British International Investment
21 March 2024

Investing for impact in African forestry

There are 290 million hectares of planted forestry around the world, only 7 million of which is in Africa. Over 100 million hectares of forest cover has been lost in sub-Saharan Africa since the 1990s, and only 2 million hectares of new planted forests have been added. The continent is the largest global consumer of fuelwood and a net importer of processed wood products.  

Investment in African sustainable forestry has tremendous potential for positive social and environmental impact. Forestry companies generate rural employment, they meet demand for wood that is often still taken from natural forests, and the manufacturing of finished wood products offers local value addition and import substitution.  

Sustainable forestry can also remove carbon from the atmosphere and protect biodiversity. The carbon market is mired in controversy, but removal credits from verifiable new planting on fallow land offers genuine carbon sequestration. Certified forest management requires areas within planted forests be set aside for conservation, with genetic, species, and ecosystem diversity maintained, restored, or enhanced. The presence of a commercially sustainable forestry business in an area can protect wildlife corridors and prevent the logging of natural forests.  

But the African forestry industry has a challenging history. Land acquisitions and community relations were sometimes handled badly, and too much money was spent on planting and not enough on processing and demand generation, with the result that African forestry companies have struggled commercially, and the industry remains tiny in comparison to its competitors in Asia, Latin America, and Europe. Development finance institutions (DFIs), such as BII, have supported African forestry from the beginning and experienced its trials and tribulations. The lessons of the past have been learnt, good community relations and the highest environmental standards are now recognised as integral to success, and much-needed investments in downstream processing are bearing fruit.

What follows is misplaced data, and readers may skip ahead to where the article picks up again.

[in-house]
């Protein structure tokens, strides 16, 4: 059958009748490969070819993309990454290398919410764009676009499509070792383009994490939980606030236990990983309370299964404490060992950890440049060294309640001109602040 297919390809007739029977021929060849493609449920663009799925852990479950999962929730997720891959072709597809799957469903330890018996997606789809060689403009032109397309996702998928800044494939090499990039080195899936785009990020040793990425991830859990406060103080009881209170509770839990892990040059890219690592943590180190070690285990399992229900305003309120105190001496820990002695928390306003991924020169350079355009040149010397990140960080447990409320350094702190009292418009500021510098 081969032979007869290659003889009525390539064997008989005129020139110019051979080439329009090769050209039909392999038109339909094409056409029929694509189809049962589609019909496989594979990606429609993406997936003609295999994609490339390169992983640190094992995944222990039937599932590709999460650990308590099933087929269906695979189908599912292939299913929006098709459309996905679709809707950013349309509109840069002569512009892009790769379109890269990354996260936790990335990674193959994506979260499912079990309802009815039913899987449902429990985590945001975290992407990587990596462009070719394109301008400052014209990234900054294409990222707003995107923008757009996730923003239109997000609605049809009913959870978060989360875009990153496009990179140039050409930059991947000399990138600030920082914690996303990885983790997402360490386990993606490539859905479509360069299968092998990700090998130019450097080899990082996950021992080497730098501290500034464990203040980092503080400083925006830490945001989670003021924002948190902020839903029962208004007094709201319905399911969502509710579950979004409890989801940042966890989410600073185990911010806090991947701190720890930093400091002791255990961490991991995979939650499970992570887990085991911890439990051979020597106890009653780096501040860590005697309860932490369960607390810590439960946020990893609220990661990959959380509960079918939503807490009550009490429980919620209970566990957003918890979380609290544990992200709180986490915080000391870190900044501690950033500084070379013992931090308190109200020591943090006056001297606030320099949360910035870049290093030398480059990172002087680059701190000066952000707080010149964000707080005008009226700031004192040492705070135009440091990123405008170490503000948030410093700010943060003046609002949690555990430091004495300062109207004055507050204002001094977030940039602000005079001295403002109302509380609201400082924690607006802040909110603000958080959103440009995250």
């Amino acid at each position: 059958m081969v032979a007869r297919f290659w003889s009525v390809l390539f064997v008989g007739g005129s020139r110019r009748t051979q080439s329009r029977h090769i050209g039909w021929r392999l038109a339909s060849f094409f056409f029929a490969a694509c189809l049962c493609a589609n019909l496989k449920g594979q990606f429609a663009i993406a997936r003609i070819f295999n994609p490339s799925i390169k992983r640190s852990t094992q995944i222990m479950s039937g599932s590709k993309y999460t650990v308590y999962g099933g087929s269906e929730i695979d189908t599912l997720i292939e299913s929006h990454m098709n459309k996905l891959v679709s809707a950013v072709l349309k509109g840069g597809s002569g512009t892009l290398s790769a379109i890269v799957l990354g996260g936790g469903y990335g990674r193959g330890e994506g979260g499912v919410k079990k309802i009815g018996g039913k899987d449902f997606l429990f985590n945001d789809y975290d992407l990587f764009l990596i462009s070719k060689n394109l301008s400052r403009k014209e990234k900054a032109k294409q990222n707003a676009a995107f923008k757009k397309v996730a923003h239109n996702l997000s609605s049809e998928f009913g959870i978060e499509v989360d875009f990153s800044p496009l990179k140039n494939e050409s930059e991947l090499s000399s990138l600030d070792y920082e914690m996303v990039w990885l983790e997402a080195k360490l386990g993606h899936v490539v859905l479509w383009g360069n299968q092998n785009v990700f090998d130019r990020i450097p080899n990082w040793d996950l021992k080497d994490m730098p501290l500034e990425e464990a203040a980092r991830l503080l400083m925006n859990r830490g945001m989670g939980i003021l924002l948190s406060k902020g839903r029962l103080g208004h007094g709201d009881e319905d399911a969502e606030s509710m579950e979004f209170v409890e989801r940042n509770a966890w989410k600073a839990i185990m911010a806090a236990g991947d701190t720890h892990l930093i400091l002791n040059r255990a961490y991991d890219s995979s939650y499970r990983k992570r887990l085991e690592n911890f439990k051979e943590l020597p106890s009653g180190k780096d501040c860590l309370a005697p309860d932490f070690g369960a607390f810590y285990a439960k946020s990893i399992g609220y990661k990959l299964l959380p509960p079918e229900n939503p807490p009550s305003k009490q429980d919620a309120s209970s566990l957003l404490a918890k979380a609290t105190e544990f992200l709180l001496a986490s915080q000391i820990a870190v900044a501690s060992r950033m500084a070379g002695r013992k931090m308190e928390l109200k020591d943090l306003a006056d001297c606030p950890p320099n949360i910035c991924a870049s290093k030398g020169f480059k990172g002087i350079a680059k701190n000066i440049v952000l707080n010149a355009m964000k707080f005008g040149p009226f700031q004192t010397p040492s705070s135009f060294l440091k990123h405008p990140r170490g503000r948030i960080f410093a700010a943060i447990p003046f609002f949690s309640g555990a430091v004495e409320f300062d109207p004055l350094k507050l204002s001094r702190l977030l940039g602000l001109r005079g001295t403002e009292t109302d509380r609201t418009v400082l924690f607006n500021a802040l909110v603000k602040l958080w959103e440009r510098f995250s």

The BII Insight paper Investing for impact in African forestry explains why BII is still committed to African forestry, outlines our current strategy, and discusses the challenges and opportunities for impact on communities, climate, and biodiversity. The report showcases our investments in two sustainable forestry investment private capital vehicles – African Forestry Impact Platform (AFIP) and Criterion Africa Partners (CAP) – and our investment in Miro in West Africa. We publish this report today, the International Day of Forests, to draw attention to tremendous potential of African forestry for people and planet. 

Subscribe to receive our latest news and updates